Ika-Shibi fishing is a traditional Hawaiian method of catching tuna that originated around the turn of the century, when Okinawan immigrants started fishing for tuna that attacked the squid they were fishing for. Ika-Shibi fishing takes place at night. A fishing boat equipped with squid-fishing equipment, including underwater and above-water lights, is anchored in areas where squid are commonly found. Squid are attracted to the lights, and they, in turn, attract tuna and other large fish; squid are caught and immediately used as bait. Fishermen use a handline, a trace, a lead weight between the two and a hook; lines are cast at different depths.
Standard Hawaiian fishing regulations for deep-sea handline tuna fishing apply to Ika-Shibi fishing.
Sizes of Fish
The minimum size of Ahi that may be caught and kept for sale is 3 pounds. Ahi refers to two species, yellowfin (the primary catch, by far, of the Ika-Shibi method) and bigeye. There is no minimum size for the other types of tuna caught with the Ika-Shibi method, such as albacore.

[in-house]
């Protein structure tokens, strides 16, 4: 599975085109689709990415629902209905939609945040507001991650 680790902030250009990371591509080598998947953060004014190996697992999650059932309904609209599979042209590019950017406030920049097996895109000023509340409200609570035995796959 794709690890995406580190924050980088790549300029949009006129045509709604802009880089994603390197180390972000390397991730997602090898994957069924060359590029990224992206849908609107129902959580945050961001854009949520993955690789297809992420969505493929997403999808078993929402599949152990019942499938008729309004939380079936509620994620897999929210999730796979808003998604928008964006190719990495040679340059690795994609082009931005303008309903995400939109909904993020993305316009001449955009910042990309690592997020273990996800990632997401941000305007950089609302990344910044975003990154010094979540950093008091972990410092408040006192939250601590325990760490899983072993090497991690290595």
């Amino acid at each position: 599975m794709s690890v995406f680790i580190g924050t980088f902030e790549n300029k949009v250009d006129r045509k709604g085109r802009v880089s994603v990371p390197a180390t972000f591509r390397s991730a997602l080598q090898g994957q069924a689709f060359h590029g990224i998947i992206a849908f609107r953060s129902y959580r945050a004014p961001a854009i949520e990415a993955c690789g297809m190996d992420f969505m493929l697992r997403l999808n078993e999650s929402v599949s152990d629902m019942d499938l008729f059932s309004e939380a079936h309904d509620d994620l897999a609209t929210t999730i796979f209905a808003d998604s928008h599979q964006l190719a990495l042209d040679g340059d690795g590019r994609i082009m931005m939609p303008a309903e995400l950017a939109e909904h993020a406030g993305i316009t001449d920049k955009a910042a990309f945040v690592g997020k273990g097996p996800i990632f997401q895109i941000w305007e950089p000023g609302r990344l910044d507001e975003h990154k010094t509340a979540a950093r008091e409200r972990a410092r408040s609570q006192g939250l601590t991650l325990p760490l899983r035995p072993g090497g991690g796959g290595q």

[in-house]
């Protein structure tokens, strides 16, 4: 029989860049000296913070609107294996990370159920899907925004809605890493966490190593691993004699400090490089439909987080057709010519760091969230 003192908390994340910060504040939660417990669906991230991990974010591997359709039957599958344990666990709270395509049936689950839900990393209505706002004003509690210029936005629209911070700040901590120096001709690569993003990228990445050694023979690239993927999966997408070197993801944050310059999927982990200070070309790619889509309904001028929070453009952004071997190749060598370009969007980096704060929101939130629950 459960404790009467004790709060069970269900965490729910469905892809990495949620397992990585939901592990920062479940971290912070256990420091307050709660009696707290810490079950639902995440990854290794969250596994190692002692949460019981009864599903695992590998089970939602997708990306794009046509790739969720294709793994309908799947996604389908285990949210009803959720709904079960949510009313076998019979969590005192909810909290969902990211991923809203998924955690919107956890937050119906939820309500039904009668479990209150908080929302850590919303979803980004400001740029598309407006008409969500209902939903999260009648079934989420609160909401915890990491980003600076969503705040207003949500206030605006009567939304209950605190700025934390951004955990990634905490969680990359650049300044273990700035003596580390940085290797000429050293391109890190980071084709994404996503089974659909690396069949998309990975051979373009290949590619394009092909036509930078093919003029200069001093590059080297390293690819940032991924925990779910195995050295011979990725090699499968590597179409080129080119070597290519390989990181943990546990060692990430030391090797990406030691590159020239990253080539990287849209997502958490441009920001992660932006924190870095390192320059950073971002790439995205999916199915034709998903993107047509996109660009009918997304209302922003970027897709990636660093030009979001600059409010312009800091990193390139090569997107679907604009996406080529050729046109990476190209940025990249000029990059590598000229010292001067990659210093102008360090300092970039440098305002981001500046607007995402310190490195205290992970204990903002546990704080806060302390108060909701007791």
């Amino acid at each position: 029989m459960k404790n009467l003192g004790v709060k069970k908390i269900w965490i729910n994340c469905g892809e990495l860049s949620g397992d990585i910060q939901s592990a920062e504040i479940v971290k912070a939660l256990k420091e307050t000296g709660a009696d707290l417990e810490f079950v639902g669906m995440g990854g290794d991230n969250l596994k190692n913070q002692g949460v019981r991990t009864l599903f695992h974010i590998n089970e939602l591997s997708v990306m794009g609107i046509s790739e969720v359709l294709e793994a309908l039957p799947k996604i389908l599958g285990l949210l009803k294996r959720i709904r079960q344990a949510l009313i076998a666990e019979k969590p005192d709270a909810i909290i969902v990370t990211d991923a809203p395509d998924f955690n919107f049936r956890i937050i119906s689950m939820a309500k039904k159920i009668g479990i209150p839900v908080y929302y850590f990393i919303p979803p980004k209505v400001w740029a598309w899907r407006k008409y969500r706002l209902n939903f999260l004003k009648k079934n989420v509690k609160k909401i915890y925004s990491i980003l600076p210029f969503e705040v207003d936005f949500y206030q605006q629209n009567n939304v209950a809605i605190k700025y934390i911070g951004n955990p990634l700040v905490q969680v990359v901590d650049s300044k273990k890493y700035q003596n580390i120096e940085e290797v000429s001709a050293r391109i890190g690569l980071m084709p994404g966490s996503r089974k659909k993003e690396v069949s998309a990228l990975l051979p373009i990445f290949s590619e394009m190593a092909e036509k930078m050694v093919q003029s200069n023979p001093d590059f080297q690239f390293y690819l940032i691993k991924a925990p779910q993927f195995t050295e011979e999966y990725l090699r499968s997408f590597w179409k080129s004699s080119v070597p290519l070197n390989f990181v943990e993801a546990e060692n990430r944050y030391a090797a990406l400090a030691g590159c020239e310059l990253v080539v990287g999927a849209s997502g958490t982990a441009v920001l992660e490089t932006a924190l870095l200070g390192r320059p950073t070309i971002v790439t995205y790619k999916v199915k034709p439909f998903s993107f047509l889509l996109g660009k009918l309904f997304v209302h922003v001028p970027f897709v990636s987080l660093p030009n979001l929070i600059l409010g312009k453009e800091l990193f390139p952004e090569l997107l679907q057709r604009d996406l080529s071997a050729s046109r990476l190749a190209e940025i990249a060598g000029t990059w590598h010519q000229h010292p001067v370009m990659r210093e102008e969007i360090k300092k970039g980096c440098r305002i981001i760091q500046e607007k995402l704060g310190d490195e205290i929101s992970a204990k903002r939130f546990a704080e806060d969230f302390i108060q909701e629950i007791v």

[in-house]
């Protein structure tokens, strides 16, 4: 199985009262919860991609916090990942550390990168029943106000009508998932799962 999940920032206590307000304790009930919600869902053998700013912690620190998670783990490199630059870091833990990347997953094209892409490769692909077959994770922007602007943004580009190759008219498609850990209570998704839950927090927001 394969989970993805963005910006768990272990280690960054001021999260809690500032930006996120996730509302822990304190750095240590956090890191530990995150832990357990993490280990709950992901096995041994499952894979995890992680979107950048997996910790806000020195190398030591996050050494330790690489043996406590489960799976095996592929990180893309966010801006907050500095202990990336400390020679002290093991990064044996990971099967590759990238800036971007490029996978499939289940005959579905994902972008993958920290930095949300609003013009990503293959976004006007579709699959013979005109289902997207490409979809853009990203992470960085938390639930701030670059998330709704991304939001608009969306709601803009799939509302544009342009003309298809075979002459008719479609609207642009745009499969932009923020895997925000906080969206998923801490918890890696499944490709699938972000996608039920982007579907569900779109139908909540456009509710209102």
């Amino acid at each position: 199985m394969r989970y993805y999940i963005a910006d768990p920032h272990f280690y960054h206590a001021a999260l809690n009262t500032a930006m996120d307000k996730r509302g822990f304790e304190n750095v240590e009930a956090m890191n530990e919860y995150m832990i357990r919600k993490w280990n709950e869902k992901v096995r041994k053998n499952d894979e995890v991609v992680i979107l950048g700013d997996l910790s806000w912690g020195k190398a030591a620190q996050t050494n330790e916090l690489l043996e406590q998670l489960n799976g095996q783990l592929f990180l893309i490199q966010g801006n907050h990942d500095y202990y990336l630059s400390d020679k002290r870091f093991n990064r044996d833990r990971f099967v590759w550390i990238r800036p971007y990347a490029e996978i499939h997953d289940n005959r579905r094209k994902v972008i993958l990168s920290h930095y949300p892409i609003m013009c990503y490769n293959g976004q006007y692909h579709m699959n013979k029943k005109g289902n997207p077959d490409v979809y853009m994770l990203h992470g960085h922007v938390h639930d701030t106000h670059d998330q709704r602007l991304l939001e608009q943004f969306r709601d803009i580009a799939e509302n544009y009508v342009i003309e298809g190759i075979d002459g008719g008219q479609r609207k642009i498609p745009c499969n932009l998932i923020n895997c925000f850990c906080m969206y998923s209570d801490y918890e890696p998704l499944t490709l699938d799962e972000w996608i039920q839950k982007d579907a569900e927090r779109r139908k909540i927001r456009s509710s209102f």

Licenses and Permits
No license is required for recreational fishing, but anyone taking tuna or other marine life for commercial purposes must take out a Commercial Marine License. If the squid is being caught with a net, fisherman also must obtain a Bait License. Fees vary. Licenses are available for purchase at any Hawaii Division of Aquatic Resources office or online (see Resources, below).
Firearms and Spears
Fishing for tuna with spears is allowed, but the use of firearms is prohibited unless the tuna first has been gaffed.
Explosives and Other Devices
It is unlawful to fish with explosives, electro-fishing devices, chemicals, poisons and intoxicants.
It is unlawful to discard or otherwise dispose of any fishing net, trap or gear in the waters of the state of Hawaii. Dumping old equipment, even fishing lines, is a violation of Hawaii state fishing regulations, and the violator may be cited and fined.